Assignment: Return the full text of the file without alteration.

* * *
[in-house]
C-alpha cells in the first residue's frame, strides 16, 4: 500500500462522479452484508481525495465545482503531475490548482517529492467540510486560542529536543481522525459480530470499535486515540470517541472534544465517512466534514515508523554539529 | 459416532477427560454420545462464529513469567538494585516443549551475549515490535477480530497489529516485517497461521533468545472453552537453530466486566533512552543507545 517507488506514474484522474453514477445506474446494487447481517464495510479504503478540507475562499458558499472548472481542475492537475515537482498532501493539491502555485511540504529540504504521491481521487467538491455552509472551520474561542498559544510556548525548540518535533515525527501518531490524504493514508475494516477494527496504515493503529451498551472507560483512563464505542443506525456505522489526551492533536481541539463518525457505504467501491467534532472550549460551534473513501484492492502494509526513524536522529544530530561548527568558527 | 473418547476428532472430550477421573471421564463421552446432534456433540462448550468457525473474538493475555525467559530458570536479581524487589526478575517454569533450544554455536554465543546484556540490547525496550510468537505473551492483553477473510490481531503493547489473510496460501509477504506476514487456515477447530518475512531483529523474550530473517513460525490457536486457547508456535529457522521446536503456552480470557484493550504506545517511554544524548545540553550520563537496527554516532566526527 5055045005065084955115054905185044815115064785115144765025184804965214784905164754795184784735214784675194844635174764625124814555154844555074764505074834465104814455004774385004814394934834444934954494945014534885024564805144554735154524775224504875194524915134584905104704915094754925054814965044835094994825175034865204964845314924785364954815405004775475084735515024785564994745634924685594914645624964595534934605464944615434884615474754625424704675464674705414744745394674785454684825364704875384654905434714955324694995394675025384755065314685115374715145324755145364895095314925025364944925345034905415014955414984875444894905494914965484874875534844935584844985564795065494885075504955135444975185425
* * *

[in-house]
C-alpha cells in the first residue's frame, strides 16, 4: 500500500462522479452484508481525495465545482503531475490548482517529492467540510486560542529536543481522525459480530470499535486515540470517541472534544465517512466534514515508523554539529 | 459416532477427560454420545462464529513469567538494585516443549551475549515490535477480530497489529516485517497461521533468545472453552537453530466486566533512552543507545 517507488506514474484522474453514477445506474446494487447481517464495510479504503478540507475562499458558499472548472481542475492537475515537482498532501493539491502555485511540504529540504504521491481521487467538491455552509472551520474561542498559544510556548525548540518535533515525527501518531490524504493514508475494516477494527496504515493503529451498551472507560483512563464505542443506525456505522489526551492533536481541539463518525457505504467501491467534532472550549460551534473513501484492492502494509526513524536522529544530530561548527568558527 | 473418547476428532472430550477421573471421564463421552446432534456433540462448550468457525473474538493475555525467559530458570536479581524487589526478575517454569533450544554455536554465543546484556540490547525496550510468537505473551492483553477473510490481531503493547489473510496460501509477504506476514487456515477447530518475512531483529523474550530473517513460525490457536486457547508456535529457522521446536503456552480470557484493550504506545517511554544524548545540553550520563537496527554516532566526527 5055045005065084955115054905185044815115064785115144765025184804965214784905164754795184784735214784675194844635174764625124814555154844555074764505074834465104814455004774385004814394934834444934954494945014534885024564805144554735154524775224504875194524915134584905104704915094754925054814965044835094994825175034865204964845314924785364954815405004775475084735515024785564994745634924685594914645624964595534934605464944615434884615474754625424704675464674705414744745394674785454684825364704875384654905434714955324694995394675025384755065314685115374715145324755145364895095314925025364944925345034905415014955414984875444894905494914965484874875534844935584844985564795065494885075504955135444975185425